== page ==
By Sunshine Nalule
On May 17, 2020, Reuters reported that the major oil and gas companies in Europe including BP, Shell and Total were increasingly focusing on investing in green renewable energy projects as opposed to oil.
The news site reported that faced with the realisation that European countries are likely to prioritise low carbon green energy investments in their post-COVID economic stimulus programmes, the major oil companies had cut planned investments in oil and gas. However, they had not extended the same cuts to green renewable energy projects.
For instance, Reuters reported that while Total still plans to spend $1.5 -$2 billion on its low-carbon business, the company cut its overall 2020 spending to $15 billion from $18 billion. This cut of $3 billion did not affect the planned renewable energy investments.
In addition, BP “aims to keep its previously planned $500 million in spending on low-carbon initiatives this year, despite a company-wide spending cut of 20% in the wake of the coronavirus,” Reuters reported.
More so, Shell’s planned budget cuts may not extend to its programme on renewables and low-carbon technologies.
The chief and other senior executives from the above companies explained that as the European Union (EU) looked towards transitioning to green renewable energy as opposed to oil in the post-COVID era, the companies were also positioning themselves to invest more in the EU’s energy of choice, renewable energy.
While the oil majors are looking to ensure that they invest in clean renewable energy that promotes environmental conservation, addresses climate change concerns and reduces negative impacts on vulnerable communities in Europe, the same companies are planning on rolling out major oil and gas investments in Africa. In Uganda for instance, Total signed a $575 million deal to acquire Tullow Oil’s stake in Uganda’s oil industry.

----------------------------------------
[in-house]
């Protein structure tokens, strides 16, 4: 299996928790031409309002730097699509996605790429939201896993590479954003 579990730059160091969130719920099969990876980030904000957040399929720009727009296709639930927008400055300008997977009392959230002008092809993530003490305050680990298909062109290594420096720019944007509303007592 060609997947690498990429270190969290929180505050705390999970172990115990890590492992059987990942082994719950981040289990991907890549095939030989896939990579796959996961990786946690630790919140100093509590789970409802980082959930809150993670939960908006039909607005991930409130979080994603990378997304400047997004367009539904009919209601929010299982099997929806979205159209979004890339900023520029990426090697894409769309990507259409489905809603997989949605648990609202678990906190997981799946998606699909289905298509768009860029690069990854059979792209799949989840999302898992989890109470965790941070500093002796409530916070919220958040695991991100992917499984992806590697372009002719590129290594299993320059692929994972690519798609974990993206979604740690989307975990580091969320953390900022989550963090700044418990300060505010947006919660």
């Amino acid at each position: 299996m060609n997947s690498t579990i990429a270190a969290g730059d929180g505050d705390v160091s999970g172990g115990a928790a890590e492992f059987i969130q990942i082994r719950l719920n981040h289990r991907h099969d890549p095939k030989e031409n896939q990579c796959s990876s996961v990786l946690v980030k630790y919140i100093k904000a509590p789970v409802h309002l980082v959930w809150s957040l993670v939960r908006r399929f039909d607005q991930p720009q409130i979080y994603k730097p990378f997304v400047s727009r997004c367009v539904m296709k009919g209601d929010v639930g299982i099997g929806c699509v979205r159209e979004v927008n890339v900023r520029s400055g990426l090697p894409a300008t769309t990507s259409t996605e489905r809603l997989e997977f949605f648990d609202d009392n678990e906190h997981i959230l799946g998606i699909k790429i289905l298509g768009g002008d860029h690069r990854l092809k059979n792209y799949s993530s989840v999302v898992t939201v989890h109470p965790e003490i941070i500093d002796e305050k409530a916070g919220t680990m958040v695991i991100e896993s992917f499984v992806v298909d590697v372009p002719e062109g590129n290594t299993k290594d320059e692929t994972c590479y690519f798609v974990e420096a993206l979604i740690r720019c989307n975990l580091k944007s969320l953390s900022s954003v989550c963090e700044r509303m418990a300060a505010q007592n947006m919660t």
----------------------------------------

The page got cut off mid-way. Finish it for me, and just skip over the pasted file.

Through the deal that was announced last month, the company reiterated its commitment to investing in Uganda’s oil sector. Shell and BP also continue to invest in oil and gas projects in Africa.
This begs the question: why are Total and other oil companies investing in an energy system in Africa that other countries are rejecting? Don’t they think that Africa needs clean energy too and that the continent that is already suffering some of the worst impacts of climate change such as floods, landslides, destruction of multi-billion properties such as roads, deaths and others needs clean energy as well?
The oil majors need to look inside themselves and do better for Africa. They argue that Africa needs the revenues that will be generated from oil and gas investments but, as more and more countries or cities such as the UK, Netherlands, Amsterdam and others phase out oil and gas cars, the demand for oil will slump. This will likely lead to lower oil prices, as was seen during this pandemic when oil prices in the US fell below zero. When this happens, debt-ridden African oil-producing countries will be left with expensive assets such as oil refineries, pipelines and others that are producing a commodity that the world no longer needs.
This will be economically catastrophic and must be avoided. Oil companies should therefore not discriminate against African countries. They should invest in clean renewable energy on the continent. Development partners, financiers and others should also support green energy as opposed to oil investments.
The writer is a youth clean energy champion.
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